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Frack Baby Frack
The World Is Gassing Up on US Shale

We already know that oil drilled from U.S. shale is leading the rise in global crude output—after all, those U.S. supplies were what helped create the glut that sent oil prices crashing from more than $110 per barrel two years ago to under $50 today—but new projections suggest that U.S. frackers will be key drivers of growth in another hydrocarbon market in the coming years: that of natural gas. The EIA reports:

In the U.S. Energy Information Administration’s International Energy Outlook 2016 (IEO2016) and Annual Energy Outlook 2016 (AEO2016), natural gas production worldwide is projected to increase from 342 billion cubic feet per day (Bcf/d) in 2015 to 554 Bcf/d by 2040. The largest component of this growth is natural gas production from shale resources, which grows from 42 Bcf/d in 2015 to 168 Bcf/d by 2040. Shale gas is expected to account for 30% of world natural gas production by the end of the forecast period. […]

In the United States, shale gas production accounted for more than half of U.S. natural gas production in 2015 and is projected to more than double from 37 Bcf/d in 2015 to 79 Bcf/d by 2040, which is 70% of total U.S. natural gas production in the AEO2016 Reference case by 2040.

The United States already produces the lion’s share of the world’s shale gas, and those fracked hydrocarbons make up the majority of U.S. natural gas production as well. But Canada, Argentina, and China are all beginning to chase after that shale bandwagon, producing small but significant quantities of fracked gas, and in the coming decades Algeria and, importantly, Mexico will hope to join the club.

Shale producers have so far struggled outside of the United States, running up against any number of hurdles—from poor geology to water scarcity, from opaque government regulations to NIMBYism—but countries and companies will refine their methods and eventually start tapping shale reserves abroad on a commercial scale. The United States will continue to lead the pack, but with Canada and Mexico both ready to join in on this energy boom, North America as a whole is emerging as a new center of global energy supplies.

All of this shale gas is helping to keep natural gas prices down, which in turn is helping to topple Old King Coal from his perch as the world’s cheapest source of power. That’s not just good news for the developing world, it’s also good news for Gaia: natural gas emits far fewer local pollutants and roughly half as much carbon as coal.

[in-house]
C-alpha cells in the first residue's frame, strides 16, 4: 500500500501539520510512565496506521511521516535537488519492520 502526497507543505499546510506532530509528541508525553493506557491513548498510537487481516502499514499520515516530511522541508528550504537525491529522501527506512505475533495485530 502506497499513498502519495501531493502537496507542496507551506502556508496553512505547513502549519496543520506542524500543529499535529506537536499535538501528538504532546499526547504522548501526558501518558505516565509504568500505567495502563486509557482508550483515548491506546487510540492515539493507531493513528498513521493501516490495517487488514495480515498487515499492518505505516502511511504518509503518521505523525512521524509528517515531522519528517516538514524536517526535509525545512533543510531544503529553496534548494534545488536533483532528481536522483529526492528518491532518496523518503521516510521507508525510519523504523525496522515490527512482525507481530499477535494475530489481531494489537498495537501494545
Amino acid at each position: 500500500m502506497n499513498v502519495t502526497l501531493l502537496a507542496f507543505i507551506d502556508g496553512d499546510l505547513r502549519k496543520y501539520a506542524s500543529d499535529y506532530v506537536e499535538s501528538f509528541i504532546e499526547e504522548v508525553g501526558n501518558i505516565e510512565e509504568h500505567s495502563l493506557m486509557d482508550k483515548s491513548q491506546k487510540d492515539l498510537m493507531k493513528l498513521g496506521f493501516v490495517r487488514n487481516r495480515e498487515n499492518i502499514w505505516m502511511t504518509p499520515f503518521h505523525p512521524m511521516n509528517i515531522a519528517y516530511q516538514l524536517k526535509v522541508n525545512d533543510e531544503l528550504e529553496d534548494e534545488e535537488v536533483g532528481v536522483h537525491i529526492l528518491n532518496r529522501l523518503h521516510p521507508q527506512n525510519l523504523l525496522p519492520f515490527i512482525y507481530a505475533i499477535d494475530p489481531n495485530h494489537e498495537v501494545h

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  • Blackbeard

    But Hillary has said she is going to shut shale down. Do you think she’s just bluffing? Do you think the Greens will let her get away with bluffing? Remember, Obama said he’d destroy the coal industry and a lot of people didn’t believe him. Big mistake, he meant it and he did it.

    • CaliforniaStark

      Here is the link to a recent Daily Caller article was entitled: “Hillary and Trump Swamp Positions on Fracking”

      Trump’s comments in Colorado came at a particularly bad time; two extreme anti-fracking initiatives were being circulated, which were opposed by Colorado’s Democratic governor. Clinton indicated support for the Governor’s position, which was based on the Colorado Constitution.

      Clinton has a record of supporting fracking in the past, although she favors further regulating it now. Does Trump have a record of supporting fracking? Did he ever take a position against Gov. Cuomo’s anti-fracking order in New York? The coal industry was destroyed by natural gas, which was a cheaper and cleaner alternative to coal. Fracking made Obama’s coal regulations possible.

      • Blackbeard

        Here is what Hillary said about fracking when she was still facing competition from Sanders: “By the time we get through all of my conditions, I do not think there will be many places in America where fracking will continue to take place,”

        Of course there are lots of ways she can weasel out of that statement, as politicians often do. And if she does she will face withering criticism from the Sanders/Warren/BLM etc. wing of the Democratic Party, which is fast, I believe, becoming the dominant wing. Does she have the courage and the will to stand up to the Left? I doubt it but I hope you’re right.

        As for natgas and coal, of course you are right, the current economics of natgas would be leading to a decline in coal even without regulations. But remember Obama promised to destroy the coal industry long before fracking took off. Fracking is not something the Democratic encouraged or supported. Just the opposite, they did and are still doing, everything they can to discourage it, such as refusing to allow drilling on federal lands.

  • dallmovieguy

    In 2008 Mr. Obama said “We can’t drill our way to independence.” John McCain said “We can’t drill our way…. but did offer to drill more offshore” Obama passed out foam toys about Exxon and McCain – but Sarah Palin screamed at the convention DRILL BABY DRILL. George Will had a heart attack over her simple ideas. From the Guardian newspaper this on Palin “After the Russian Army invaded the nation of Georgia, Senator Obama’s reaction was one of indecision and moral equivalence, the kind of response that would only encourage Russia’s Putin to invade Ukraine next,” said Palin. AND she was correct … George Will called her stupid and had his second heart Attack.
    If Republicans where smart they would run video of Hillary and Obama saying we can’t drill for independence. then If you like your Doctor you can keep your doctor… What other failed ideas have democrats and the media told you for the fast 8 years???? Drilling has lower your price at the pump – Obamacare has raised your monthly healthcare costs.

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